Minimum required contributions for private-sector defined benefit plans have dipped in recent years, but are poised to rise again in the long term, the Society of Actuaries said.
The professional organization released a report Wednesday updating its 2011 projections. After factoring in the increased corporate plan contributions over the minimum required, improved market performance and two changes in federal pension law since then, SOA officials now expect minimum required contribution levels over the next 10 years (from 2014 to 2024) to decline 5% from the 2011 projections, averaging $75 billion annually instead of $79 billion.
“But there are still significant increases ahead (after that); plans should not look at that one number,” said R. Dale Hall, SOA managing director of research, in an interview. “People (in DB plans) are getting older and that will still lead to minimum required contributions increasing over the long term.”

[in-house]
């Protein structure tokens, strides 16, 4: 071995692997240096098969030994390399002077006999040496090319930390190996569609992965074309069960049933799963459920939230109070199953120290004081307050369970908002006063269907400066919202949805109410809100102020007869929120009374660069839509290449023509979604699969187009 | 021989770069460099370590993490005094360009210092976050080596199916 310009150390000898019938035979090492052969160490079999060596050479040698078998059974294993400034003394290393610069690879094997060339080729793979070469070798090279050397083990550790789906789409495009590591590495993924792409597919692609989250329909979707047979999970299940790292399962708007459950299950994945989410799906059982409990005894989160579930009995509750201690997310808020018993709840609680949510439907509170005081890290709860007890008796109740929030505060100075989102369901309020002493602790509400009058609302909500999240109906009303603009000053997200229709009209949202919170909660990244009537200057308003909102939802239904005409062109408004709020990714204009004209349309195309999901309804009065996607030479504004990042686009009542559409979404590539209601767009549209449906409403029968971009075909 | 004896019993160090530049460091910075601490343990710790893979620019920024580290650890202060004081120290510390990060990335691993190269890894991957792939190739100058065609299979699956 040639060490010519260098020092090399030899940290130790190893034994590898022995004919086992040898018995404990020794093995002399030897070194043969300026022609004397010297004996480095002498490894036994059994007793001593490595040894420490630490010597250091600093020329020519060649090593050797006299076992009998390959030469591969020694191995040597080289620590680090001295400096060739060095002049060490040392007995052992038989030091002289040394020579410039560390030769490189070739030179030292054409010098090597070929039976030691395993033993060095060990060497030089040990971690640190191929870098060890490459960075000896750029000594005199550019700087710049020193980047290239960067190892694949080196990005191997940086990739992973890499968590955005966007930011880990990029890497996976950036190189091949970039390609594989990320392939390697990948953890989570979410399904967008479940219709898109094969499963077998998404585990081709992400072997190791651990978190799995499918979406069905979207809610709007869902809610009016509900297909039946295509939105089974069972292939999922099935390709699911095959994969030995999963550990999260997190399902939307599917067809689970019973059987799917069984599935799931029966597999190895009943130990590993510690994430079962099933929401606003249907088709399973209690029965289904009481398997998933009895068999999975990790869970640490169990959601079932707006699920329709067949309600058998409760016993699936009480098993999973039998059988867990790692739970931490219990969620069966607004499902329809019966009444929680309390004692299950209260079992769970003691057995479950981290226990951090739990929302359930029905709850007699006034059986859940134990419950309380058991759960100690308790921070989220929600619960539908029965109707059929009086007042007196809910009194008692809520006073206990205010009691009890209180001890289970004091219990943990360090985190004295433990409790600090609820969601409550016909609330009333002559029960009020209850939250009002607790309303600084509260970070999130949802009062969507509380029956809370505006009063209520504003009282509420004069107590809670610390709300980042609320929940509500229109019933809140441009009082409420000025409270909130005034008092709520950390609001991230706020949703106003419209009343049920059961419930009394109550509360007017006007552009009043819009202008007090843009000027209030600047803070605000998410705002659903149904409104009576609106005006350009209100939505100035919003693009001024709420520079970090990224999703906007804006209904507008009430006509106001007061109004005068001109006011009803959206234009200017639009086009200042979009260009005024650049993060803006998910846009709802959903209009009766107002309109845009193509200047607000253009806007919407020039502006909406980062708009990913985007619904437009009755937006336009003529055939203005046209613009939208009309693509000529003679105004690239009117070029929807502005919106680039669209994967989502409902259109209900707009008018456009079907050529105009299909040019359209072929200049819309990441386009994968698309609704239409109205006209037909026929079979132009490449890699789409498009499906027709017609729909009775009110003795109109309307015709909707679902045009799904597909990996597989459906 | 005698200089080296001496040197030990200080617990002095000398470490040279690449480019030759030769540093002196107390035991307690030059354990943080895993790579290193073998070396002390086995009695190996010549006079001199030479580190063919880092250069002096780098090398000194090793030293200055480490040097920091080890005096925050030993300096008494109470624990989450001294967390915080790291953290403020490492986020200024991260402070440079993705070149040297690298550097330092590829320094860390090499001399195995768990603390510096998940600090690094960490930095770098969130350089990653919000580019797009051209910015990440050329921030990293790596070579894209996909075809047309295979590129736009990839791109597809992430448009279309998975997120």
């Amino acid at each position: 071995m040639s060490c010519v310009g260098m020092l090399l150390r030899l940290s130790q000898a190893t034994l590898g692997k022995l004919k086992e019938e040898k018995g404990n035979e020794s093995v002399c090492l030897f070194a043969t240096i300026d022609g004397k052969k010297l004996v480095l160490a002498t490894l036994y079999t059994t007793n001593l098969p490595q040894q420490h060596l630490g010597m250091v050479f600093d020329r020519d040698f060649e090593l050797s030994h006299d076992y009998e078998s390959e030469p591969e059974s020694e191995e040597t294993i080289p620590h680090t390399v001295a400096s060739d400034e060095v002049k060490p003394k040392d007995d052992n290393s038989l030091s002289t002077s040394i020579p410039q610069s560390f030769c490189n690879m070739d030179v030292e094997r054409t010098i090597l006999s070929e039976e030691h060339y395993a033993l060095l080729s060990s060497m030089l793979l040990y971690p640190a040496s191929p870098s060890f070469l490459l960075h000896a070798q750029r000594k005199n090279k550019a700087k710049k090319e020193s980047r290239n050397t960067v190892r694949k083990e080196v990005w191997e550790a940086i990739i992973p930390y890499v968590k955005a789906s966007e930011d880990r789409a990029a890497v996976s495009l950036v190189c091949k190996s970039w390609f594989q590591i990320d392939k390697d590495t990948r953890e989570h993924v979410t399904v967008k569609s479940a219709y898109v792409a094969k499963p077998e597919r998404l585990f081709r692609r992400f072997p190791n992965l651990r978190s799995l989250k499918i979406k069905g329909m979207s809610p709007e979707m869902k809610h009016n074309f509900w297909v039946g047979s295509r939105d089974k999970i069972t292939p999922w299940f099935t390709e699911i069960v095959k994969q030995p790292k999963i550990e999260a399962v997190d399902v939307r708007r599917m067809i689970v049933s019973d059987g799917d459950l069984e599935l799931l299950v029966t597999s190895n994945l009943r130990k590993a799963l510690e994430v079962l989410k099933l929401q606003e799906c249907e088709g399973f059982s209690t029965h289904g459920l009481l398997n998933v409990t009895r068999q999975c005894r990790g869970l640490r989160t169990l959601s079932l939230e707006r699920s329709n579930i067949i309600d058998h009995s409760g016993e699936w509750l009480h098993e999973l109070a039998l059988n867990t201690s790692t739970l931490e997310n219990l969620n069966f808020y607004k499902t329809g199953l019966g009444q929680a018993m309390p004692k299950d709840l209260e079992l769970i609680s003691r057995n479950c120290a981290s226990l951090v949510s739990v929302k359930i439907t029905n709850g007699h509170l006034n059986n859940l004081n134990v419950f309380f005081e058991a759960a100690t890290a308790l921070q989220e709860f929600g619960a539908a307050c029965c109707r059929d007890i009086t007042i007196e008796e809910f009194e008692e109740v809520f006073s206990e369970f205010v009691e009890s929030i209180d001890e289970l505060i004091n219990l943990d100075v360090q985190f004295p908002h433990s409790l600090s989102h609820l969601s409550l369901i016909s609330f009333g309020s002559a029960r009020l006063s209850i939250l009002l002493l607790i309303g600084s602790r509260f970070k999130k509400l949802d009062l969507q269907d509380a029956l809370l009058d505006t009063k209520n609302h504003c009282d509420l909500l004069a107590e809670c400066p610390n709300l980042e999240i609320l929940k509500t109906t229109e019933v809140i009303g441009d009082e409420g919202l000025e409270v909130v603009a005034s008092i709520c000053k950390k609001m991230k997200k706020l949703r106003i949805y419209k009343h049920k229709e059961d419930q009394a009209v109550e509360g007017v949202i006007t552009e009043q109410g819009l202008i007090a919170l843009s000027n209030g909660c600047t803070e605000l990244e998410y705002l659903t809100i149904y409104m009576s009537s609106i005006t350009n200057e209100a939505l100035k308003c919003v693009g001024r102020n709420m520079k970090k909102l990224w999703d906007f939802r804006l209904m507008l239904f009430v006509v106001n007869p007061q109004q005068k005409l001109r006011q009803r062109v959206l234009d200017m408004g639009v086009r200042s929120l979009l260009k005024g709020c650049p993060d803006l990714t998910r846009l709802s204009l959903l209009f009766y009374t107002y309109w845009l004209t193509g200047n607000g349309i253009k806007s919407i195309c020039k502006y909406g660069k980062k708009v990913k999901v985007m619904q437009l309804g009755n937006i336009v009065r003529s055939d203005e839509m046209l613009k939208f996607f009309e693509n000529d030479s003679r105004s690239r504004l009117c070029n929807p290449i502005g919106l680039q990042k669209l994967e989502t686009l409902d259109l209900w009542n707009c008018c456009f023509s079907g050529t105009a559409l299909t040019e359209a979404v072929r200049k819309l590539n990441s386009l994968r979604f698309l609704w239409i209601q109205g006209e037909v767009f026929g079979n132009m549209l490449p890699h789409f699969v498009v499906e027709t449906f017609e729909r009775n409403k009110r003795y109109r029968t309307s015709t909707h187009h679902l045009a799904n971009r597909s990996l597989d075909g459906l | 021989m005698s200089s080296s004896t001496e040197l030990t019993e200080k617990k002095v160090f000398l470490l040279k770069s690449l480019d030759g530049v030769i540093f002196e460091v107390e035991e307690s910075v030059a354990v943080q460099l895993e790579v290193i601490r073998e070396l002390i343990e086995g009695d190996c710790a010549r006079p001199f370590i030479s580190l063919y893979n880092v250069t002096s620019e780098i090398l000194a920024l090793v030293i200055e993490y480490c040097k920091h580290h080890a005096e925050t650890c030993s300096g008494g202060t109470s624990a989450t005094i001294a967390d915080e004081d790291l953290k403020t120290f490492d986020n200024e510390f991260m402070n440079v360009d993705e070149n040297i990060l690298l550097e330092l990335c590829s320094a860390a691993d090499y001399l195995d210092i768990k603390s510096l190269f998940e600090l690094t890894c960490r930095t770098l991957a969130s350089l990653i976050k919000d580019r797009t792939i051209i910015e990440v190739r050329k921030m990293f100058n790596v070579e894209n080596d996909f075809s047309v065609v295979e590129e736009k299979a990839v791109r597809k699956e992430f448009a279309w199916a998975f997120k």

The report also expects aggregate contributions to rise. Plan sponsors today are making contributions in the aggregate at least four times as big as the minimum required, but, “in today’s environment, all of us should keep an eye on it because minimums are increasing,” Mr. Hall said.
SOA officials used the Pension Insurance Modeling System developed by the Pension Benefit Guaranty Corp. to project changes in funded status and contribution requirements for a sample of 400 single-employer plans. SOA also worked with Moody’s Investors Service to create a range of macroeconomic scenarios for plan sponsors to consider as they project their own future funding requirements. “It can give some good insight in risk management for plans,” Mr. Hall said.
The report, “The Rising Tide of Pension Contributions Post-2013: How Much and When?” is available on SOA’s website.